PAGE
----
Kenneth Odero: The role of indigenous knowledge in responding to climate change: local-global perspectives

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Kenneth Odero: The role of indigenous knowledge in responding to climate change: local-global perspectives

  1. 1. The Role of Traditional-, Local- and Indigenous-Knowledge in Responding to Climate Change: Local-Global Perspectives<br />Dr. Kenneth Odero, Climate XL<br />AfricaAdapt Climate Change Symposium<br />9-11 March, Addis Ababa<br />
  2. 2. Content<br />Research problem<br />Research objectives<br />Approach<br />Findings<br />Policy implications<br />
  3. 3. Research Problem (1/2)<br />A<br />B<br />Photography: Courtesy of The Standard<br />
  4. 4. Research Problem (2/2)<br />Source: FEWSNET (2010) "A Climate Trend Analysis of Kenya" <br />
  5. 5. Research Objectives<br />To review relevant risk management strategies employed by Kenyan communities to prepare for, avoid or moderate, and recover from the effects of exposure to anthropogenic and or negative climate change<br />Draw policy implications.<br />
  6. 6. Approach<br />Case studies and<br />Documentary analyses of:<br />range management based system in Kibwezi;<br />tree fodder for livestock system and conservation based agro-forestry system in Embu;<br />high value tree crops system in the coastal humid zones;<br />soil fertility based agro-forestry system in Maseno; <br />species preference among the Olma and Mboni communities of Mpeketoni;<br />use of indigenous techniques in the management of pests and diseases among the Tugen; and<br />cattle/animal husbandry practices of the Borana community in northern Kenya.<br />
  7. 7. Findings (1/3)<br />To help cope with the negative impacts of anthropogenic climate change, communities employ traditional-, local- and indigenous-knowledge (TLIK) based practices.<br />TLIK includes:<br />gender defined knowledge of indigenous plant and animal species, especially drought-tolerant and pest-resistant varieties;<br />water harvesting technologies; <br />water conservation techniques to improve water retention in fragile soils;<br />food preservation techniques such as fermentation, sun drying, use of herbal plants, ash, honey, and smoke to ensure food security;<br />seed selection to avoid the risks of drought;<br />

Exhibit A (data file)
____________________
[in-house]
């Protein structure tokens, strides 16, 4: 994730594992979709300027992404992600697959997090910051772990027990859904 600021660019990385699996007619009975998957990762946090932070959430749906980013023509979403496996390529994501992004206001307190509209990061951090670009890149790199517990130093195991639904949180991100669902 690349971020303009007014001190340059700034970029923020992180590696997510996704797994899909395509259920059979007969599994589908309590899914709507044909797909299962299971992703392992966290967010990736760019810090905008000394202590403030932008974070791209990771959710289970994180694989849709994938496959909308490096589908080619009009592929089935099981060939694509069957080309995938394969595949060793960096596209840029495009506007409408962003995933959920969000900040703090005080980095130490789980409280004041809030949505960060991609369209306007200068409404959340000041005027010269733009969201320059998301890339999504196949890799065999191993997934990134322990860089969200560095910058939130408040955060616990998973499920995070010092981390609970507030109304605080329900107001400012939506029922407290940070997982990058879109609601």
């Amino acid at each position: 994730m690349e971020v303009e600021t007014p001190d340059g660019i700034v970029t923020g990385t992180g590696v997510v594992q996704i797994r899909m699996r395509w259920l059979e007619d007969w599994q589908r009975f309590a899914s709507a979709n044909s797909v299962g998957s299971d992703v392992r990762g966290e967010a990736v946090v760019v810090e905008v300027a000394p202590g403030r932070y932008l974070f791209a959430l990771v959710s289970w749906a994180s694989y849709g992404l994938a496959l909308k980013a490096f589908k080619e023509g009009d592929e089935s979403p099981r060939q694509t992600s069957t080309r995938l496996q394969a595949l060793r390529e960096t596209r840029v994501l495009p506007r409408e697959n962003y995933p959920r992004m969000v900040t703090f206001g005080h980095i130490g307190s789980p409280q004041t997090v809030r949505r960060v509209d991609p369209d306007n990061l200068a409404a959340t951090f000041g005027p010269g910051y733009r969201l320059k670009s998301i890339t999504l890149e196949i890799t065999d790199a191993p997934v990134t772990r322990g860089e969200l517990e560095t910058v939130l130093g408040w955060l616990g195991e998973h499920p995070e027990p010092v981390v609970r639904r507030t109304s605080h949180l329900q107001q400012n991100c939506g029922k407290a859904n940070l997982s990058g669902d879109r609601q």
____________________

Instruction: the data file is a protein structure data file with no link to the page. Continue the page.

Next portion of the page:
8. 8. Findings (2/3)<br />mixed- and or intercropping and diversification;<br />soil conservation through no tillage and other techniques;<br />use of early warning systems to predict short, medium and long term climate changes;<br />transhumance to avoid draught and risk loss of livestock;<br />herd accumulation;<br />use of supplementary feed for livestock;<br />reserving pasture for use by young, sick and lactating animals in case of drought;<br />disease control in livestock and grain preservation;<br />reserving pasture for use by young, sick and lactating animals in case of drought;<br />disease control in livestock and grain preservation;<br />
  9. 9. Findings (3/3)<br />use of indigenous techniques in the management of pests and diseases;<br />culling of weak livestock for food; and<br />multi-species composition of herds to survive climate extremes.<br />TLIK is the resource that is most readily available to smallholder farmers, pastoralists, fishing communities and forest dwellers to deal with the negative impacts of climate change<br />This gender-based knowledge, which has evolved over the last 10,000 years with the domestication of plants and animals is critical for responding to climate change related risks at the local level.<br />
  10. 10. Policy Implications<br />Adaptation<br />Financing -> ODA↓ ↔ Africa’s negotiation position in the UNFCCC<br />Technology transfer/technology development, including IPR issues, green economy, etc<br />Mitigation – by definition TLIK is sustainable and climate smart<br />STI<br />Transport, Energy & Housing<br />Rural/Agriculture, Land, Water, Forestry<br />Gender, Education, Health, etc.<br />

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